2. Opal Doublets: Opal doublets consist of two layers—the top layer is a slice of natural opal, and the bottom layer is usually uncoloured common opal or ironstone. These layers are bonded together to enhance the opal's colours and protect the delicate opal top layer. Doublets can be a more affordable option, and they offer similar visual appeal to solid opals.
3. Opal Triplets: Opal triplets are the most affordable option among opal jewellery. They consist of three layers—the top layer is a cap of protective quartz or glass, the middle layer is a thin slice of natural opal and the bottom layer is a black backing. This combination intensifies the opal's colours, but triplets are more susceptible to damage and may not have the same durability as solid opals or doublets.
*A note about doublet & triplet opals: since they consist of layers of that are glued together, one should never soak these kinds of opals in water as it can separate those layers, destroying your opal.
HOW OPALS ARE CREATED:
Opals have a unique formation process that sets them apart from other gemstones. Opals are amorphous or non-crystalline gemstones unlike most other gemstones, like diamonds or sapphires, that are crystalline in nature with their atoms arranged in repeating patterns.
Opals are primarily formed in sedimentary rock environments. They result from the percolation of silica-rich water through rock crevices and cavities. As the water evaporates, it leaves behind solid deposits of silica which eventually harden into opals. This is quite distinct from many other gemstones, which form through various intense geological processes like crystallization in igneous or metamorphic rocks under immense pressure and temperature.
The play of colors in opals occurs due to the arrangement of these silica spheres within the gemstone. When light enters the opal, it refracts and diffracts off these spheres, producing the mesmerizing spectral colours we adore.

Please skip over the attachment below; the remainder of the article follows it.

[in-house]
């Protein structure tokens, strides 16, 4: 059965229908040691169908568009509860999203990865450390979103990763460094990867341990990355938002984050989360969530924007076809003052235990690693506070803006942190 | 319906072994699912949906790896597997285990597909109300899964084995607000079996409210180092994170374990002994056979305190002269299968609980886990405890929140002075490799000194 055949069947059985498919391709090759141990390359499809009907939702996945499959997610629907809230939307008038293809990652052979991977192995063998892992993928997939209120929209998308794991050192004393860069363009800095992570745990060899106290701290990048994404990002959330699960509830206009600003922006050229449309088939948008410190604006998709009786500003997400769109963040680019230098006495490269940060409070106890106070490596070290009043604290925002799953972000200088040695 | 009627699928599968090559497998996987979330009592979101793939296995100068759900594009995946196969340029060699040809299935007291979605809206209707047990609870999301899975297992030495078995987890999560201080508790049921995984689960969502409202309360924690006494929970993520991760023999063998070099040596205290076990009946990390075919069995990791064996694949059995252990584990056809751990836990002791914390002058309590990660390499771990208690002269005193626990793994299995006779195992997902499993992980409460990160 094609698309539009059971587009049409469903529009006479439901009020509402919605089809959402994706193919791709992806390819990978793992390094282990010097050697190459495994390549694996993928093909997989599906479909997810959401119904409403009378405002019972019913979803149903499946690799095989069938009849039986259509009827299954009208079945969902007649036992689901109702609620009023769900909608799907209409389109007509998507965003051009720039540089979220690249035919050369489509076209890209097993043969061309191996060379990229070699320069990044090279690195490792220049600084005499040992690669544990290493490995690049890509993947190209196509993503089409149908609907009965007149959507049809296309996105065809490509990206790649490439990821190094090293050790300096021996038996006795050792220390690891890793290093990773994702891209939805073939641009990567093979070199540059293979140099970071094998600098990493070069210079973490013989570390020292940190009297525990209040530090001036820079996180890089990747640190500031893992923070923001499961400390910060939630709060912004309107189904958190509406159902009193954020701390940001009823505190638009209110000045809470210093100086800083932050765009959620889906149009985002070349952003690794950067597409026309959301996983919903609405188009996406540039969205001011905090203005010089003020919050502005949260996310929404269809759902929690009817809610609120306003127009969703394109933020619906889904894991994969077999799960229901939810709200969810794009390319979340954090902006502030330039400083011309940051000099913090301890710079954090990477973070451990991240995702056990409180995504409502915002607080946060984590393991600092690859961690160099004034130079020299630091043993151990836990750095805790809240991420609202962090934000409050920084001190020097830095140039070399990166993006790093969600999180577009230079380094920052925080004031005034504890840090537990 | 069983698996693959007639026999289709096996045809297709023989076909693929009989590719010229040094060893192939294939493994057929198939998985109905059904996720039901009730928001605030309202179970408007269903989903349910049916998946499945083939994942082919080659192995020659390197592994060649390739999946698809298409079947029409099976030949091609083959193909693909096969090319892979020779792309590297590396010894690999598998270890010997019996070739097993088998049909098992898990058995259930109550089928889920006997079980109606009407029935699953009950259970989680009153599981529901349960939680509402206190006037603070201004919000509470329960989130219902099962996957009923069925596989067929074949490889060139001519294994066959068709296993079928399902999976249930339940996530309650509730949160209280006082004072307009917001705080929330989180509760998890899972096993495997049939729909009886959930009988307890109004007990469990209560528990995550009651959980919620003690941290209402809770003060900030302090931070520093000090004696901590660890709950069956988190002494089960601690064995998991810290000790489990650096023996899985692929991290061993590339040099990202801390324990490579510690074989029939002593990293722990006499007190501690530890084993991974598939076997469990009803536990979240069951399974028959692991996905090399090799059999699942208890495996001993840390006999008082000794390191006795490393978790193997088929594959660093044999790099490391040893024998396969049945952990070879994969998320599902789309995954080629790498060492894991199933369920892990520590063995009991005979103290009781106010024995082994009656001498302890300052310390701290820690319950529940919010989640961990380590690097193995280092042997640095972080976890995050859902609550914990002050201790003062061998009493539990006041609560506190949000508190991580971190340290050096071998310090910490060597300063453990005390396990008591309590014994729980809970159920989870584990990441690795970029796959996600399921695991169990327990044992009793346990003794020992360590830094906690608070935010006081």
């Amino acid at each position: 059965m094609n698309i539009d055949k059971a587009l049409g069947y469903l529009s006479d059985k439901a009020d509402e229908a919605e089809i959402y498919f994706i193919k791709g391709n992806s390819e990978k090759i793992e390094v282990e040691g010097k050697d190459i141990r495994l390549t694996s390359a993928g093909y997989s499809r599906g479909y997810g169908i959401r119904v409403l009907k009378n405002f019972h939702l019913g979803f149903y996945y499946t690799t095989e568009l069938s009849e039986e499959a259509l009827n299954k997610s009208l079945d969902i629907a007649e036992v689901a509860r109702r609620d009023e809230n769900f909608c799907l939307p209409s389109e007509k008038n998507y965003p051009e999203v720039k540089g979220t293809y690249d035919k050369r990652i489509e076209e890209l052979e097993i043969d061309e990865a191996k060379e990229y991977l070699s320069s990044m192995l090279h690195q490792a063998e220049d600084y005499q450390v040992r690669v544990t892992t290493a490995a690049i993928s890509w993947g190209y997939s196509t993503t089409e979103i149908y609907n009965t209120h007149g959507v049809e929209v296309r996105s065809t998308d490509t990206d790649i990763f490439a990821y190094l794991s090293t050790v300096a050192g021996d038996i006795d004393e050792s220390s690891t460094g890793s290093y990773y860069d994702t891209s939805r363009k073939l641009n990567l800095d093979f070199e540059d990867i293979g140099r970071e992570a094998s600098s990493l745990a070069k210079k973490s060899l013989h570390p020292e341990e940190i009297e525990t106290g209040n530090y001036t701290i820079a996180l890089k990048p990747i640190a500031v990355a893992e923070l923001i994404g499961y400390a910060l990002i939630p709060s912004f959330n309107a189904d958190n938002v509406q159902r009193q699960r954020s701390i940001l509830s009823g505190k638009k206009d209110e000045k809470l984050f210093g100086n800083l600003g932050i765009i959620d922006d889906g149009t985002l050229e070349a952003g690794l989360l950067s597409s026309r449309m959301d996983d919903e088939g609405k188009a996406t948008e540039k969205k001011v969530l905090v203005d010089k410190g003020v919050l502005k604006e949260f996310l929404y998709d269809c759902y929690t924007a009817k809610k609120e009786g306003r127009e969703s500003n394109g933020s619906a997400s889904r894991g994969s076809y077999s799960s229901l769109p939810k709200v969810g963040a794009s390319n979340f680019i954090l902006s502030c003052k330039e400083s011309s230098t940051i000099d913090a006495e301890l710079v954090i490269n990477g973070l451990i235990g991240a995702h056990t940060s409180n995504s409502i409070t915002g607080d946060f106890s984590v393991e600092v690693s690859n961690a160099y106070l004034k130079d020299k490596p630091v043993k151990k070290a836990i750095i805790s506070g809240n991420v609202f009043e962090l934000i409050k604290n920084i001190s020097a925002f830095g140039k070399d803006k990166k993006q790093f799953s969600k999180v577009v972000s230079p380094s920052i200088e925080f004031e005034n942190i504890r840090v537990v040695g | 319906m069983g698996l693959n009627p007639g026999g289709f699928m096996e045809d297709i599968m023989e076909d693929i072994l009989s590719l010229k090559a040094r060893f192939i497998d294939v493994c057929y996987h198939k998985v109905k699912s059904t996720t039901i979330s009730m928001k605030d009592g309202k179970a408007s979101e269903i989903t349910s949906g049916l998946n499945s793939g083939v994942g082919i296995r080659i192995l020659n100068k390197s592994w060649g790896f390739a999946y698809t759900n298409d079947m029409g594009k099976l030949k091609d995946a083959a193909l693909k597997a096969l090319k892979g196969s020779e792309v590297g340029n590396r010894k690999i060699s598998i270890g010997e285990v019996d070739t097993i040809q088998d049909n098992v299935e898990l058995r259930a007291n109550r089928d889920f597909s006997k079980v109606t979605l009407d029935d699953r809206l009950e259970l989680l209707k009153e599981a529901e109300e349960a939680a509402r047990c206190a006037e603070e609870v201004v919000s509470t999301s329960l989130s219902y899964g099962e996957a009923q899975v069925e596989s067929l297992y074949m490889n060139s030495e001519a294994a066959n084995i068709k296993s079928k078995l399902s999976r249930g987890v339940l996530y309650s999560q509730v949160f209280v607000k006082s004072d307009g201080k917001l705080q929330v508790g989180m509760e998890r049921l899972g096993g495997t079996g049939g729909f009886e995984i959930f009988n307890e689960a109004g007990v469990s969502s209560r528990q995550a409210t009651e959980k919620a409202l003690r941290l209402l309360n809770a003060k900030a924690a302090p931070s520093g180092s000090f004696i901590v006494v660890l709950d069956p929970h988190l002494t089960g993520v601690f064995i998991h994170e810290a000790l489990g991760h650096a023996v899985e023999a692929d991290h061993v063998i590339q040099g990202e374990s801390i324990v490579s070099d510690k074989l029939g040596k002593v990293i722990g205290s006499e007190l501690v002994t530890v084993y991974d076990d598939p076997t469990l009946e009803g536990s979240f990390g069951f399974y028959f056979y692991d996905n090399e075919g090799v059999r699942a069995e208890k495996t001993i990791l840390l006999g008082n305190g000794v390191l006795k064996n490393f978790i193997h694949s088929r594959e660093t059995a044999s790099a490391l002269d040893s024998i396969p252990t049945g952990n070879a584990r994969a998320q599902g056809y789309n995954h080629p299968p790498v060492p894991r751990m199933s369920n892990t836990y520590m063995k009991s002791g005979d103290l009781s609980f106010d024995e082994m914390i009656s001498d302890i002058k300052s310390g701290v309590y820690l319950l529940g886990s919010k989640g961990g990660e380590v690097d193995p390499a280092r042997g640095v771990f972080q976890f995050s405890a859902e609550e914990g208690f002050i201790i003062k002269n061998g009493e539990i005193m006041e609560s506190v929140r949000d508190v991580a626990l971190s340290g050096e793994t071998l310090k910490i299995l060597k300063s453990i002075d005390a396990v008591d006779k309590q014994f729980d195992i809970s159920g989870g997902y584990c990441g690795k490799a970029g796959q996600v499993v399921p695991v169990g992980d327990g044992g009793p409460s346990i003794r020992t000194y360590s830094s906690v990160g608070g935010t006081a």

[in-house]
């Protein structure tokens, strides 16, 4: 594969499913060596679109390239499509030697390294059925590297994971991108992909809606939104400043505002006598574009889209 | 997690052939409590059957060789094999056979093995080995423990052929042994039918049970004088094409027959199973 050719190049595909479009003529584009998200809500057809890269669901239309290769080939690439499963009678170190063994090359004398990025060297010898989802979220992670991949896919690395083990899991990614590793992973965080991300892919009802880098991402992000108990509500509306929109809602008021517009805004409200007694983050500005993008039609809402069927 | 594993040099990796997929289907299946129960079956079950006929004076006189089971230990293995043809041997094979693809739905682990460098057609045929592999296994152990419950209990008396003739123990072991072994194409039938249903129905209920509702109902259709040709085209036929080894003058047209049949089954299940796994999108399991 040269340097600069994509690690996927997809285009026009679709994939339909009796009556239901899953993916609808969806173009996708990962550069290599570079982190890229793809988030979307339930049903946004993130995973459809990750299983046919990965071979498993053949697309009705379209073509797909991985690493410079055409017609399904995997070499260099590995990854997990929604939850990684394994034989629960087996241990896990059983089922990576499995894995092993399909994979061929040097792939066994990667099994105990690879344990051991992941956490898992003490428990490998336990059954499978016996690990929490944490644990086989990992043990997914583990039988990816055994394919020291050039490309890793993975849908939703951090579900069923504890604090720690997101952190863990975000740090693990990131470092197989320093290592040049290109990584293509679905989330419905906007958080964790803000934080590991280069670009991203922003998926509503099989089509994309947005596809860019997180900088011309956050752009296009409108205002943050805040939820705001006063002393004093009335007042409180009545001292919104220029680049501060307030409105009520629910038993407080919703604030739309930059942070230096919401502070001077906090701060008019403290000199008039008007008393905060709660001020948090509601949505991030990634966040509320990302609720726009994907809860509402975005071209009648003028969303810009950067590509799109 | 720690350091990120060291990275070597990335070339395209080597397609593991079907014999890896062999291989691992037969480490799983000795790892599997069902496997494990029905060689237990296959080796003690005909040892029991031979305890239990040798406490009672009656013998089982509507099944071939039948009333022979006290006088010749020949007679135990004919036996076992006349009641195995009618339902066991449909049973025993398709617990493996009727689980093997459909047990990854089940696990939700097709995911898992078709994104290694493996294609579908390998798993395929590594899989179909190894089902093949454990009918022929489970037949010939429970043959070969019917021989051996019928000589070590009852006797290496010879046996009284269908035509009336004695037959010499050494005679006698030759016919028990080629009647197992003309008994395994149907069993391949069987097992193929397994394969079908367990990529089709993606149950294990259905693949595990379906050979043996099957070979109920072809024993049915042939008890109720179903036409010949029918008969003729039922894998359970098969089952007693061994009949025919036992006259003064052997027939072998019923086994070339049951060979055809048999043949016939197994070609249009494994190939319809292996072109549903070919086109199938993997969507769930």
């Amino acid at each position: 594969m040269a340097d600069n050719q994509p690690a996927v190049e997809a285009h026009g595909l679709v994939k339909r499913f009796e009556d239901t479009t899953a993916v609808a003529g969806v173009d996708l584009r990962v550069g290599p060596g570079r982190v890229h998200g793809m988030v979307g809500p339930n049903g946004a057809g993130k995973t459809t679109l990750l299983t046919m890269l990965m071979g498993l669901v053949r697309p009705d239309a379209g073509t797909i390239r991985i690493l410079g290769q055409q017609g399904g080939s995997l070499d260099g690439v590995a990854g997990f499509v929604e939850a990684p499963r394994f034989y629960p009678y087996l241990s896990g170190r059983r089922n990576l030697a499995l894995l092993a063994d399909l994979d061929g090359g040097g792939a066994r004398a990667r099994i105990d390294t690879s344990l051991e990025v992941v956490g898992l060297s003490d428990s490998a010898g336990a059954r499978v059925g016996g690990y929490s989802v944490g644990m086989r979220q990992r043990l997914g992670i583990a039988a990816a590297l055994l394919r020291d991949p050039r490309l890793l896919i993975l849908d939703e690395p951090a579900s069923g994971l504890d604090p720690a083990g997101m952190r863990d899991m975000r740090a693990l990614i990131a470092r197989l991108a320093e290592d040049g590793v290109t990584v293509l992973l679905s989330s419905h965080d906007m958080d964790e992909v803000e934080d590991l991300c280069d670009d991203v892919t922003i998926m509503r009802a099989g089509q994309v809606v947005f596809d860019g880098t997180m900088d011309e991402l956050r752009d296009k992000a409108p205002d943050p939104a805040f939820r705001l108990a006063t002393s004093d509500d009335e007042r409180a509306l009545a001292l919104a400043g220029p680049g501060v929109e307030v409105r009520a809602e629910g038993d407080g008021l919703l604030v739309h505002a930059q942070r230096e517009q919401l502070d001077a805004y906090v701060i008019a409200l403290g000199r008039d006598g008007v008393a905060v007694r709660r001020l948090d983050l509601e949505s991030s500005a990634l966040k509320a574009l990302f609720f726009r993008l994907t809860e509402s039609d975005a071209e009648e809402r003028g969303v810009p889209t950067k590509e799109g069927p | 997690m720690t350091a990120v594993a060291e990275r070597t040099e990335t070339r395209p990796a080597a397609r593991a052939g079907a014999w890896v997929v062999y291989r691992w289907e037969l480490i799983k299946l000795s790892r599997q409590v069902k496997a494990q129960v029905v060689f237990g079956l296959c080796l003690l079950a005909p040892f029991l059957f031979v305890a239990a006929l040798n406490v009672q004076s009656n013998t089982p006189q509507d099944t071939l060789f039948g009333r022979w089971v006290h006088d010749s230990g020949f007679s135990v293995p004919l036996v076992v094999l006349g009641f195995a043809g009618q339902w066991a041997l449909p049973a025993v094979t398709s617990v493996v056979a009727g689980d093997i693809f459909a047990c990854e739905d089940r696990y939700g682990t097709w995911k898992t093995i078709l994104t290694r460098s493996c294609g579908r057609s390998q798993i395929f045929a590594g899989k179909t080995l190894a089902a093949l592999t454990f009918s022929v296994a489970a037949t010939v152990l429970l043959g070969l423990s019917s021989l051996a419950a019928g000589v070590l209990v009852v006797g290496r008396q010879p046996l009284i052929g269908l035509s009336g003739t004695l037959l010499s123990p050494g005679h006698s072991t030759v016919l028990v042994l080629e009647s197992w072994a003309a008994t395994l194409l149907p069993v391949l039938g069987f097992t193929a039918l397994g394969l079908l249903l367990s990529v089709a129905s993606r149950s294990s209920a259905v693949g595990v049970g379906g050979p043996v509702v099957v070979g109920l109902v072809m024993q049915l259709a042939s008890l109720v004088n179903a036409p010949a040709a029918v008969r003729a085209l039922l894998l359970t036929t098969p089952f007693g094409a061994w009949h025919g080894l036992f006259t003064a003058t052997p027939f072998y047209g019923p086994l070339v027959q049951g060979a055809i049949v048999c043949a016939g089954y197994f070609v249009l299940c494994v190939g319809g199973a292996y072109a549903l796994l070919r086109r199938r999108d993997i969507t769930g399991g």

Opals display a wide range of colours, including hues of red, orange, yellow, green, blue, purple, and pink, all due to the diffraction of light, making them truly enchanting gemstones.
OPAL LORE & LEGENDS:
Opals have a rich history dating back thousands of years. They have been prized by ancient civilizations, including the Greeks and Romans. The first recorded opal discovery was in Roman times when the gem was referred to as the "Cupid stone." In the Middle Ages, opals were considered a symbol of hope and purity, and they were highly valued for their unique beauty.
The opal's captivating play of colour has long been associated with magic and mysticism. The Romans believed it was the most powerful of all gemstones and the most potent symbol of hope and purity as it encompassed the beauty of every gem. However, opals also bore a reputation for being unlucky in certain cultures, especially during the Middle Ages when superstitions arose, possibly due to their shifting colours being associated with witchcraft.
Aboriginal Australian Lore:
Opals hold significant cultural and spiritual importance for the Aboriginal people of Australia, particularly for the native people around the area where opals were first discovered. According to their mythology, opals were created when a rainbow touched the earth, leaving the colorus trapped within the stone. Opals were regarded as sacred and held deep spiritual connections to their ancestors.
Birthstone and Superstitions:
Opal is the birthstone for October, and it is believed to bring good luck, happiness, and prosperity to those born in that month.
Opals were believed to have various healing properties in ancient civilizations. They were thought to enhance one's creativity, emotional stability, and intuition. Opals were also considered to be beneficial for eyesight and were used in traditional medicine as remedies for various ailments.
Love and Passion:
Opals have long been associated with love, passion and desire, making them a popular choice for engagement rings. In ancient times, opals were considered to be tokens of love and affection. They were often exchanged between lovers as a symbol of loyalty and desire. Additionally, opals were believed to have the power to rekindle the spark in a relationship and strengthen emotional bonds. Queen Victoria's love for opals contributed to their popularity during the 19th century.